Open Voices News Roundup: July 22

Every week, we bring you the latest news in placemaking, landscape architecture, the nature-mental health link, and much more. Check back each week for new roundups and items.

The Bay Area’s Healthy Parks, Healthy People Movement
“Healthy Parks, Healthy People (HPHP) is a national movement afoot in the Bay Area, bringing people out to the parks for a healthier lifestyle. Hoofing it in the parks can help people achieve their fitness goals as well as relax and improve their mental outlook. Spearheaded by the East Bay Regional Parks and the Institute at the Golden Gate, 26 agencies are part of HPHP Bay Area and include physicians and health care professionals…One of the benefits of Healthy Parks, Healthy People, along with healthier living, is developing a new appreciation for our local outdoor spaces.  This, in turn, could generate a new group of park supporters who advocate for preserving our nation’s natural resources.”

The Important Difference Between a Public Space and a ‘Common’
“In the environmental world, the “commons” generally refers to those tangible things in the natural world in which all of us – not just private parties – may have an interest… These interests are governed by our complex system of local, state and federal law. Note that, critically, a resource need not be publicly owned to be part of the commons: we all have an interest in the sustained production of well-managed forests and agriculture, for example, even though a vast portion of forestland and farmland may be privately owned…We must stop sprawling out and make better use of our existing developed places, especially by reinvesting in older city neighborhoods and taking advantage of opportunities to improve and complete sprawling, isolated newer suburbs with more walkable places.”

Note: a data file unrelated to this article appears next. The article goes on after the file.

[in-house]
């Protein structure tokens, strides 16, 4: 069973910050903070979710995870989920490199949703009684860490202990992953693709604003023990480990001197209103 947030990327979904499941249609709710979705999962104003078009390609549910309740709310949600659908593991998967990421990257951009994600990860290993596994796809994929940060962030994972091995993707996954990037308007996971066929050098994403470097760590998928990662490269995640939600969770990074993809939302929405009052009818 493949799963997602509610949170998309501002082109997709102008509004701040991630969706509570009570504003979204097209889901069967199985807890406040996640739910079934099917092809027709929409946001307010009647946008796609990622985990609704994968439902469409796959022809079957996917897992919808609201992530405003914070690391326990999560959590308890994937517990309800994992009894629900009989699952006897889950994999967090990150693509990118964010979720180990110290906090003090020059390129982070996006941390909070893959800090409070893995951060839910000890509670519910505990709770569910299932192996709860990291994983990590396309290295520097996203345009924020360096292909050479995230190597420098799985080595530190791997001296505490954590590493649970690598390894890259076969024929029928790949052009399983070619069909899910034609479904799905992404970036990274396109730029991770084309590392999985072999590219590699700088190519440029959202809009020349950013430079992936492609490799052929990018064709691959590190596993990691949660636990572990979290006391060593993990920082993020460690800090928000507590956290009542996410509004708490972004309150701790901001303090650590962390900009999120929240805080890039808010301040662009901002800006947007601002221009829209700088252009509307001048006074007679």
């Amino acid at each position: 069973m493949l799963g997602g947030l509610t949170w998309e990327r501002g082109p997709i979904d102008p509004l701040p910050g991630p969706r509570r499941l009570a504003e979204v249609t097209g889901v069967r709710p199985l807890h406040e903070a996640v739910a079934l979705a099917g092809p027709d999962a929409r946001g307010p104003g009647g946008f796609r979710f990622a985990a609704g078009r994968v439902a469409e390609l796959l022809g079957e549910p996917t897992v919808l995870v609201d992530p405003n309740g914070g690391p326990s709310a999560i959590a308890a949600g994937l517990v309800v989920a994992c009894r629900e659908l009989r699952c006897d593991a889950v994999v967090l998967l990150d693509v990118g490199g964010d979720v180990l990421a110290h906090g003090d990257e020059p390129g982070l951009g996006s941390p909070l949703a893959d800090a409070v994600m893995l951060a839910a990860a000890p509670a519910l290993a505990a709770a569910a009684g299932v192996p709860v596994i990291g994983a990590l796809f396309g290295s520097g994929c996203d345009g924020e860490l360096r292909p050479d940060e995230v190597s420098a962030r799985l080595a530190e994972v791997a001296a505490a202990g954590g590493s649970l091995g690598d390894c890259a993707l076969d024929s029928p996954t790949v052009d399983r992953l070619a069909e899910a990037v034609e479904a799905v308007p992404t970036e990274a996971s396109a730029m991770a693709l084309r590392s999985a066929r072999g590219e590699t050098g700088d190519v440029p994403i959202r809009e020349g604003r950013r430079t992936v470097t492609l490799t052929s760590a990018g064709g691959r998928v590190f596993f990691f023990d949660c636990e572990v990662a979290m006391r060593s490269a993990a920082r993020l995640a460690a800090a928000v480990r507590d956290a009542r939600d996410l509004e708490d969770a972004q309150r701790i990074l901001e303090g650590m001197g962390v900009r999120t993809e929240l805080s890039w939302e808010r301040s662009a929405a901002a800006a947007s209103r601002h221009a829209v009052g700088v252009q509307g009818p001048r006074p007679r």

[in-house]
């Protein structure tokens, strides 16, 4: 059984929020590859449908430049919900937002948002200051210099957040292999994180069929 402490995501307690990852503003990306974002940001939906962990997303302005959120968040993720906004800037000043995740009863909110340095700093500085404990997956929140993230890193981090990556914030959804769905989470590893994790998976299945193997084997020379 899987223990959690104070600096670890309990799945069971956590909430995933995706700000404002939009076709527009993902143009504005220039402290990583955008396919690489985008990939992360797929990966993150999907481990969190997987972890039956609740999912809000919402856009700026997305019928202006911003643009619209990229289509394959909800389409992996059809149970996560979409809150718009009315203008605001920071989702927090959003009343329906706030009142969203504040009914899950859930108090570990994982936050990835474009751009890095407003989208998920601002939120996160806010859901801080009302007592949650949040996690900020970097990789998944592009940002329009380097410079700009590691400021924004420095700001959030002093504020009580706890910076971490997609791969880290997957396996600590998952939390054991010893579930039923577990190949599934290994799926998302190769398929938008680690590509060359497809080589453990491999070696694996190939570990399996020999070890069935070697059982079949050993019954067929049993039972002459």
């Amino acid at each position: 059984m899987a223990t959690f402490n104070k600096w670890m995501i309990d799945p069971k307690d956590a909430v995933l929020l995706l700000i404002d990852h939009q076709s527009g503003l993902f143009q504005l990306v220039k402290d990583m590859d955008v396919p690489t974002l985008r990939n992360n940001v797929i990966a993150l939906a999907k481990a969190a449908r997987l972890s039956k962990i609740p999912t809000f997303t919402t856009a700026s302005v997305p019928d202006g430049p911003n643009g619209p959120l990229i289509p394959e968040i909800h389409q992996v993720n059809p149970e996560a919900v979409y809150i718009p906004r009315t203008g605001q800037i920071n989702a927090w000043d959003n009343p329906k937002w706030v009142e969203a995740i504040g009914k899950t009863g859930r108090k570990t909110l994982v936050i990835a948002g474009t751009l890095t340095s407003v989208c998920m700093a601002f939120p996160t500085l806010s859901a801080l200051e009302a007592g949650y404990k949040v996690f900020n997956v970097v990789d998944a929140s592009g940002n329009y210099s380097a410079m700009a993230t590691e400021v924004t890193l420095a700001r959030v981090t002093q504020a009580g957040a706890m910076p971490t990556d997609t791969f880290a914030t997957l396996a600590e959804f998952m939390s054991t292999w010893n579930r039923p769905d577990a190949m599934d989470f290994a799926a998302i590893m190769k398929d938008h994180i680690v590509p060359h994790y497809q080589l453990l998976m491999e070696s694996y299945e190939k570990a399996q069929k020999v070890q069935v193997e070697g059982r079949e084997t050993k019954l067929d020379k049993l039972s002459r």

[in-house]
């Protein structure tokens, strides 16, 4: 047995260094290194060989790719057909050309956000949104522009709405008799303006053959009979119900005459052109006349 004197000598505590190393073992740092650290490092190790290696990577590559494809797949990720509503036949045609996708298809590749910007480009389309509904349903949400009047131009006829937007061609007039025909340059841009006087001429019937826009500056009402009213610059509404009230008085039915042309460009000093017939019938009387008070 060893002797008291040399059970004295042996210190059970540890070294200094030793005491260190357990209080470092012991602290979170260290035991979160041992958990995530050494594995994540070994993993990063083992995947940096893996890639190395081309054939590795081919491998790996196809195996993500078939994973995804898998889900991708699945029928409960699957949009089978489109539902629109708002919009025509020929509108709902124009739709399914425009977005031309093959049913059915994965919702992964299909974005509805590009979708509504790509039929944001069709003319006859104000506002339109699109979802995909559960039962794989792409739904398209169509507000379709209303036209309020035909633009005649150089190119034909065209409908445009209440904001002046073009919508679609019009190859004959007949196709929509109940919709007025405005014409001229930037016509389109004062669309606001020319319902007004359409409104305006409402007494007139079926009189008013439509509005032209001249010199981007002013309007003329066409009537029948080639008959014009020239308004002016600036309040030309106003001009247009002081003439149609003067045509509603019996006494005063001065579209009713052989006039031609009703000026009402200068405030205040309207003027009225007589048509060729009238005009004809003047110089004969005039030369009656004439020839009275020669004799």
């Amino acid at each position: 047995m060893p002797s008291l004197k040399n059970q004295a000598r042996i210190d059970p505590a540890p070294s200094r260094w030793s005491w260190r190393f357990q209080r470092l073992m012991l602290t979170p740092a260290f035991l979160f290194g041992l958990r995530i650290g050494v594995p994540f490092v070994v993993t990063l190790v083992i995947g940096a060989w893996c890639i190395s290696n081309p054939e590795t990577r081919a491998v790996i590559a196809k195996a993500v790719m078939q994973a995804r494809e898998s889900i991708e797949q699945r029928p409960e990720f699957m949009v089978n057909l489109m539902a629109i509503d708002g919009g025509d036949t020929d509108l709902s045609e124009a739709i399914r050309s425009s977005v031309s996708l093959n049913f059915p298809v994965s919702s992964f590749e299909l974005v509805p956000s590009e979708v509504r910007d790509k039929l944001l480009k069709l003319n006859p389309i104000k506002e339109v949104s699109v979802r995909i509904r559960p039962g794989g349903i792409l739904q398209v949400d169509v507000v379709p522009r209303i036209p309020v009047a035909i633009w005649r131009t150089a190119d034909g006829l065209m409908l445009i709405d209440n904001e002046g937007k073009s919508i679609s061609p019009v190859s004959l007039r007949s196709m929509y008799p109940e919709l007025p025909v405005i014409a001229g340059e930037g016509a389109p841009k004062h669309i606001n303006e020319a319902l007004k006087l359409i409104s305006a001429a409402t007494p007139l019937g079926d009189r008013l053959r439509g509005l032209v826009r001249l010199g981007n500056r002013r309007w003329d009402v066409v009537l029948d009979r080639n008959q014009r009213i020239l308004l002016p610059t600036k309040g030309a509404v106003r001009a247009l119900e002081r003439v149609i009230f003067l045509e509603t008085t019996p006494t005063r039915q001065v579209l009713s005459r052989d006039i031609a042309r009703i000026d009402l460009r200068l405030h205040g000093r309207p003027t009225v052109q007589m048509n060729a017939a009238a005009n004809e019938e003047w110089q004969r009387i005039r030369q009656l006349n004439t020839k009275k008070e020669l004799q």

Walk for health and renewal
“More than 2000 years ago Plato and Aristotle taught philosophy while walking. This walk-and-talk kind of philosophical instruction was called “the peripatetic school,” as it was believed that walking served to purify the spirit and sharpen the mental facilities. For quite some decades now the medical profession has been advocating benefits of walking to improve physical health and as a preventive measure against sickness.”

The Littlest Parks Could Make the Biggest Civic Changes
“Eight years after the first “parklet” occupied a parking space in San Francisco as an act of protest, these mini-parks have become a favorite “placemaking” tool of urbanists across the country. A little wood platform, some sod, tables and chairs, and boom, you’ve got a new urban park — so long as you keep feeding the meter. San Francisco has a parklet program. It’s called “Pavement to Parks.” And with 40 parklets on the ground currently, and over 40 more in some stage of the permitting and development process, SF is leading the way on these little parking spot occupiers, and redefining what they can and should be.”